speaker john boehner did speak by phone yesterday. that was the first time in a week. no one is saying what the conversation was about. shortly after that call treasury secretary tim geithner went on cnbc and said the white house is ready to go off the cliff. >> if republicans do not agree to that, is the administration prepared to go over the fiscal cliff in. >> absolutely. there's no prospect to an agreement that doesn't involve those rates going up on the top 2% of the wealthiest. it's only 2%. >> i want to bring in "usa today" bureau chief and welcome to both of you. where are we in these negotiations, susan? >> i think the most encouraging thing was they agreed to the to characterize the phone call. the last time around the characterization of the phone call became a controversy in itself. i think it's pretty clear that the white house and republicans think the white house hand on this is strengthening. we see the polls that you mention, pew polls this week say americans trust the president more, assume if a deal is not reached -- trust the white house more, think if a deal isn't
, and we know that skr john boehner and a lot of republicans have said they don't want to raise taxes on people making over $250,000 a year. but if they're willing to do that, they will certainly want something significantment in terms of entitlements. but the deal that's being talked about would delay the cuts for 10 to 20 years. do you think they would buy that is th is this. >> i think the detail we're talking about is not something we've gotten into yet. the president has in his own budget that he's proposedoff $300 billion in health savings. but democrats don't want to simply transfer rising health care costs on to the backs of seniors. that's what the republican proposals would do. what we want to do is lower the over all costs within the system. the president has a number of proposals to do exactly that. and so that's been the big difference. the difference republicans again saying they want to pass the bill on to senior citizens. democrats looking for ways to reduce costs in the system overall. >> would you be in favor of raising the eligible age for medicare, for example? >>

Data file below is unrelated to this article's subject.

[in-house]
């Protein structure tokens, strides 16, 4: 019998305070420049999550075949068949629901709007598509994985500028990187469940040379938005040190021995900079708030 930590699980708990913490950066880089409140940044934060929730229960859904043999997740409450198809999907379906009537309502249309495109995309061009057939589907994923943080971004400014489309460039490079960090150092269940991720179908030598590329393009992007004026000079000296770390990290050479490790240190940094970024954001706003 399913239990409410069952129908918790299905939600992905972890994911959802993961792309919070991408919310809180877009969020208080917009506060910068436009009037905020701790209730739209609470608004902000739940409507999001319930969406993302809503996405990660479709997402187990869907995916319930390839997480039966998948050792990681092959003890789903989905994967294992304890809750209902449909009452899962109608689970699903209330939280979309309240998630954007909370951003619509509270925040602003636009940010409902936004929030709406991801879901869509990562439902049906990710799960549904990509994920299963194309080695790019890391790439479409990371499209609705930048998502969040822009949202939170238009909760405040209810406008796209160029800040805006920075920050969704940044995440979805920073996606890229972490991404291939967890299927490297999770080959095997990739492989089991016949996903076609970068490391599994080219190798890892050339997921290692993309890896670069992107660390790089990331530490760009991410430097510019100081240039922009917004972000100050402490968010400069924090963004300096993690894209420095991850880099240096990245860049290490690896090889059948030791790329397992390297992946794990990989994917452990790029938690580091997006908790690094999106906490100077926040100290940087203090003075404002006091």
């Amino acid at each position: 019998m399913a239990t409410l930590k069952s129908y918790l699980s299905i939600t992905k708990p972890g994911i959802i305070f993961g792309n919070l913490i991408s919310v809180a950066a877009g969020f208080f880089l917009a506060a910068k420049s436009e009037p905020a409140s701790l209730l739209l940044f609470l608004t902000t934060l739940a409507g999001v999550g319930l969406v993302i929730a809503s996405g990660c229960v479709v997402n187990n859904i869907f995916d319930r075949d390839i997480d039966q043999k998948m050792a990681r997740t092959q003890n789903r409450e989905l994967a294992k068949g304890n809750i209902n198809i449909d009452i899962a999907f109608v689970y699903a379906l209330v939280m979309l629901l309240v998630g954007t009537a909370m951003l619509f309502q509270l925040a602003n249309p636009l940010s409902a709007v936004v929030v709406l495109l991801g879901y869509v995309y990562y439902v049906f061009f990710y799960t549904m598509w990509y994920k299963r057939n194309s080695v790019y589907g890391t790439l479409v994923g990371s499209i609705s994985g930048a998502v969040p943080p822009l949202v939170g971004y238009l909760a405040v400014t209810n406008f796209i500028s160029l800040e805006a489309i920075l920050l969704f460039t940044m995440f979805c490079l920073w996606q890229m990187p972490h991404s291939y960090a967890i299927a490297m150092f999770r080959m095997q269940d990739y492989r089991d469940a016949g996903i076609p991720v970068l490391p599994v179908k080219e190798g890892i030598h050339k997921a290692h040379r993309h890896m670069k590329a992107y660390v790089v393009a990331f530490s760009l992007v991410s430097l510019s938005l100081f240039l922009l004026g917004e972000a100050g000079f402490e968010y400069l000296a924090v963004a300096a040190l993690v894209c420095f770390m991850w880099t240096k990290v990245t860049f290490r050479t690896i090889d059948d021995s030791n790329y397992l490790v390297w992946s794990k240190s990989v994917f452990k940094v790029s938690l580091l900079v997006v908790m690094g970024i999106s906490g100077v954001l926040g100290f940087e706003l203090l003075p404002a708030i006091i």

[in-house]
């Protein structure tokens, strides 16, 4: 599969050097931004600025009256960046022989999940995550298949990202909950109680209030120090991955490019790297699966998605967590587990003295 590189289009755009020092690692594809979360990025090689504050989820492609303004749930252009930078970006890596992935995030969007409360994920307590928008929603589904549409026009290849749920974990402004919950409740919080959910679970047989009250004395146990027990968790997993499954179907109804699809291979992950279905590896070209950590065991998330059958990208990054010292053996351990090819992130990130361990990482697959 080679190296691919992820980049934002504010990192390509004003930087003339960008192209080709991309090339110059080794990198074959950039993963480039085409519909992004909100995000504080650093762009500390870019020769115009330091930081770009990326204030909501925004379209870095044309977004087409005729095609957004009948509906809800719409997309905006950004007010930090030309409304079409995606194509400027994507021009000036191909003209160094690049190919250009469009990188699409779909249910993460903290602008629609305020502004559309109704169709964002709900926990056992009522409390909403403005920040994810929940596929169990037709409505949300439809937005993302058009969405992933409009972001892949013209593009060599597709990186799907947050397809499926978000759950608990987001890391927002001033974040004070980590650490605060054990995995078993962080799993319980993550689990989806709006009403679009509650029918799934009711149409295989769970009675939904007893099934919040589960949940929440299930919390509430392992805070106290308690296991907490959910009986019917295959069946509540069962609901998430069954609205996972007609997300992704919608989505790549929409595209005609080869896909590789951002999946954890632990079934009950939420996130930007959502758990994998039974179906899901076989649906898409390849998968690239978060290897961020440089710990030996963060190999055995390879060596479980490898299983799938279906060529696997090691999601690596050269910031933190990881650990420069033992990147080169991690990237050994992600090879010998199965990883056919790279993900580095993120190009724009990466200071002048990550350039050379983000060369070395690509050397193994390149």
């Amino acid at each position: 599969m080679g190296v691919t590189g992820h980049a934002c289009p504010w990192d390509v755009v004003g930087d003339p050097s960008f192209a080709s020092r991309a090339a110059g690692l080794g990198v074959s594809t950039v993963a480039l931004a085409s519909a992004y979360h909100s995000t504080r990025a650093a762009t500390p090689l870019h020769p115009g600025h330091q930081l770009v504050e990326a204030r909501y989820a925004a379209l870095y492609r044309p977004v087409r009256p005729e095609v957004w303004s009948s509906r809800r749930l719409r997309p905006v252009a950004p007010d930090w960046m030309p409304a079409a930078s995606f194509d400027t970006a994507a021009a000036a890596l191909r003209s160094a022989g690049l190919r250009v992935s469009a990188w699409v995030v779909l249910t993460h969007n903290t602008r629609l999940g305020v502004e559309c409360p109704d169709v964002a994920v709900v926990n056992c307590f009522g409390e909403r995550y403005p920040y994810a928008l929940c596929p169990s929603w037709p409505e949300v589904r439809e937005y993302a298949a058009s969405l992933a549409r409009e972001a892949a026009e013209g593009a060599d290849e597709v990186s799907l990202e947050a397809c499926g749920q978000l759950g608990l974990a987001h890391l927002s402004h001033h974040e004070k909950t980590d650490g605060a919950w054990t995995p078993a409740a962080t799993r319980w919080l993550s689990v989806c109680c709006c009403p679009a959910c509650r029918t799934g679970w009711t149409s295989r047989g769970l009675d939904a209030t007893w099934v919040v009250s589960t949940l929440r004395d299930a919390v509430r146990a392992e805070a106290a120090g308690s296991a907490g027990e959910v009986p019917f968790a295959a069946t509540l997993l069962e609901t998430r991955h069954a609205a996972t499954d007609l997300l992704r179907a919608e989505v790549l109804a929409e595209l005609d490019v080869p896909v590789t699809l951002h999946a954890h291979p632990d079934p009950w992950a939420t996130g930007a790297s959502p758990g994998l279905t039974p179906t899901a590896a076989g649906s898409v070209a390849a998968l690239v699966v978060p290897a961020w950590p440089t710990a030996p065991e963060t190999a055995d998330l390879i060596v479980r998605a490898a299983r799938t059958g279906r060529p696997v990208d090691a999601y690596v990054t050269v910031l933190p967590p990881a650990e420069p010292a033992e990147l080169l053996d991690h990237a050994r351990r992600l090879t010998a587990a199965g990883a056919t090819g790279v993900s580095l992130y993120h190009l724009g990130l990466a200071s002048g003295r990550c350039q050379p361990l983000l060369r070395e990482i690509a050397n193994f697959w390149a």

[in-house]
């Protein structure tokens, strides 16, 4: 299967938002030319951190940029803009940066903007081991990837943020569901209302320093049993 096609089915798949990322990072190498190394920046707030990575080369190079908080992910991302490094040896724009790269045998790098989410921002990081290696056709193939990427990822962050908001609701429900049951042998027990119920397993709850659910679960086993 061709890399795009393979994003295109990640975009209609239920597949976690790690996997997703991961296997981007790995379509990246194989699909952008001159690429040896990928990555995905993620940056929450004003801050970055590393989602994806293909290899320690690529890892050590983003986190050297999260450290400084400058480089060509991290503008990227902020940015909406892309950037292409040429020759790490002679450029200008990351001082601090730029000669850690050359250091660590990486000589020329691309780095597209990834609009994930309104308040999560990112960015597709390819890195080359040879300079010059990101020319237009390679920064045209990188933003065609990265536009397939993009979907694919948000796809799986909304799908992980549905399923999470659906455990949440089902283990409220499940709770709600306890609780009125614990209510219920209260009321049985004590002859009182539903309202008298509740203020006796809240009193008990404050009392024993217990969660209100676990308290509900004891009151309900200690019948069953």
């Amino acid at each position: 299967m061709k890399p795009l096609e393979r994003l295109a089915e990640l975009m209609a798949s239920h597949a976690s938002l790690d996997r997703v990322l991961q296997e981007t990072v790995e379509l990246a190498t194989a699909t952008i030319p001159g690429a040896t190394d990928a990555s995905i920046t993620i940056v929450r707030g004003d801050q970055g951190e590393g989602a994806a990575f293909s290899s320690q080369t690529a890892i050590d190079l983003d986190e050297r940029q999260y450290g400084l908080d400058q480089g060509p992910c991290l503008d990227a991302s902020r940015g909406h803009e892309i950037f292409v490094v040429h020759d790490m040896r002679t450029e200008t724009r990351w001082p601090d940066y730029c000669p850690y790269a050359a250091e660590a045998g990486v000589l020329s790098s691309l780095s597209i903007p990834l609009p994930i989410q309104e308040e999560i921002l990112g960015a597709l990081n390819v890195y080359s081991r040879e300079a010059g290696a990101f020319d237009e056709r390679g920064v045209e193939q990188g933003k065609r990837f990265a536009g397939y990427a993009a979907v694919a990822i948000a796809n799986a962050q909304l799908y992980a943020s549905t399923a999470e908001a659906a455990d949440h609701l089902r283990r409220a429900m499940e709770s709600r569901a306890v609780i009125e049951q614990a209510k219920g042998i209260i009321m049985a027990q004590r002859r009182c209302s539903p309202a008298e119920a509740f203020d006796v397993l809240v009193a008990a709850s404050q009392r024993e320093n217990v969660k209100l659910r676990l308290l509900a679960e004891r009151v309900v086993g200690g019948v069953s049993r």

the fiscal cliff crisis. they will also meet with john boehner. boehner counter proposal yesterday. $600 billion in cuts in entitlement and $250 billion in changes in way the government changes inflation that would impact social security. let me bring in the national journal from the editor. good morning. i want to talk to you about this republican proposal saying republicans in congress want to get serious about asking the wealthiest to pay slightly higher tax rates. we won't be able to achieve a significant balanced approach to the deficit. it does have some revenue in it, even though it's not from tax increases. so what does this opening offer say about where we are in these negotiations? >> well, it seems very difficult to imagine that we're going to be getting to a deal that will handle everything that needs to be addressed before the end of the year. i think the first main thing that needs to be addressed is the question of the tax cuts expiring. and for the obama administration, the question is, is it in their interest to trade tax cuts for the wealthy? increase for the wealthy fo
Search Results 0 to 6 of about 7 (some duplicates have been removed)